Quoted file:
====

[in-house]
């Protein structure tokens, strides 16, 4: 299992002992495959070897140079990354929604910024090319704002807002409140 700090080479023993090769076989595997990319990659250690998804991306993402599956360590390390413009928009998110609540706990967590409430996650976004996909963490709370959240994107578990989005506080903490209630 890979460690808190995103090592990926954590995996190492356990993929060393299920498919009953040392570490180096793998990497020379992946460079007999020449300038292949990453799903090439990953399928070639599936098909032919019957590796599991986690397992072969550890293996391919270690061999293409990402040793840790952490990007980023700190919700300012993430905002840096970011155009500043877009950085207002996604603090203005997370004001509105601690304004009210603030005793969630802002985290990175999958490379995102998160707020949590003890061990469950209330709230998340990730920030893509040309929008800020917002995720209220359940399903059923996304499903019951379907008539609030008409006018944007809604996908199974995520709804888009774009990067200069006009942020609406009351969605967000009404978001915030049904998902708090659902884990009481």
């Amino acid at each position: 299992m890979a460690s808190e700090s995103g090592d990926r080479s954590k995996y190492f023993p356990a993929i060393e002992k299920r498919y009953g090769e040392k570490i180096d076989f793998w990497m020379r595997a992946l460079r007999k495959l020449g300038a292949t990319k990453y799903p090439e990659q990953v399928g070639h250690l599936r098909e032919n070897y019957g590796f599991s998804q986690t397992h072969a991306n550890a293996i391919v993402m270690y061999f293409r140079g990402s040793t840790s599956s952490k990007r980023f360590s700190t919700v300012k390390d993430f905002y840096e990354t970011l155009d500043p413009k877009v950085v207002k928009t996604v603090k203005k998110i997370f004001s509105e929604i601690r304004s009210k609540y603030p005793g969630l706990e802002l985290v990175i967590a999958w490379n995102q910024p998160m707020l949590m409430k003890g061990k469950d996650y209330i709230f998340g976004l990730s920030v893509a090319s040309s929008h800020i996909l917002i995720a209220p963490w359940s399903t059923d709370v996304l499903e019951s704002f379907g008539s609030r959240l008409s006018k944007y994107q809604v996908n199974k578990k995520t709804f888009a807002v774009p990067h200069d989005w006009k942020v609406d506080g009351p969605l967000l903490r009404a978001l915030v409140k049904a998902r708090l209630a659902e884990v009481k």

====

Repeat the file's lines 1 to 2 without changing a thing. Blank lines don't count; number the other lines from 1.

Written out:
[in-house]
């Protein structure tokens, strides 16, 4: 299992002992495959070897140079990354929604910024090319704002807002409140 700090080479023993090769076989595997990319990659250690998804991306993402599956360590390390413009928009998110609540706990967590409430996650976004996909963490709370959240994107578990989005506080903490209630 890979460690808190995103090592990926954590995996190492356990993929060393299920498919009953040392570490180096793998990497020379992946460079007999020449300038292949990453799903090439990953399928070639599936098909032919019957590796599991986690397992072969550890293996391919270690061999293409990402040793840790952490990007980023700190919700300012993430905002840096970011155009500043877009950085207002996604603090203005997370004001509105601690304004009210603030005793969630802002985290990175999958490379995102998160707020949590003890061990469950209330709230998340990730920030893509040309929008800020917002995720209220359940399903059923996304499903019951379907008539609030008409006018944007809604996908199974995520709804888009774009990067200069006009942020609406009351969605967000009404978001915030049904998902708090659902884990009481």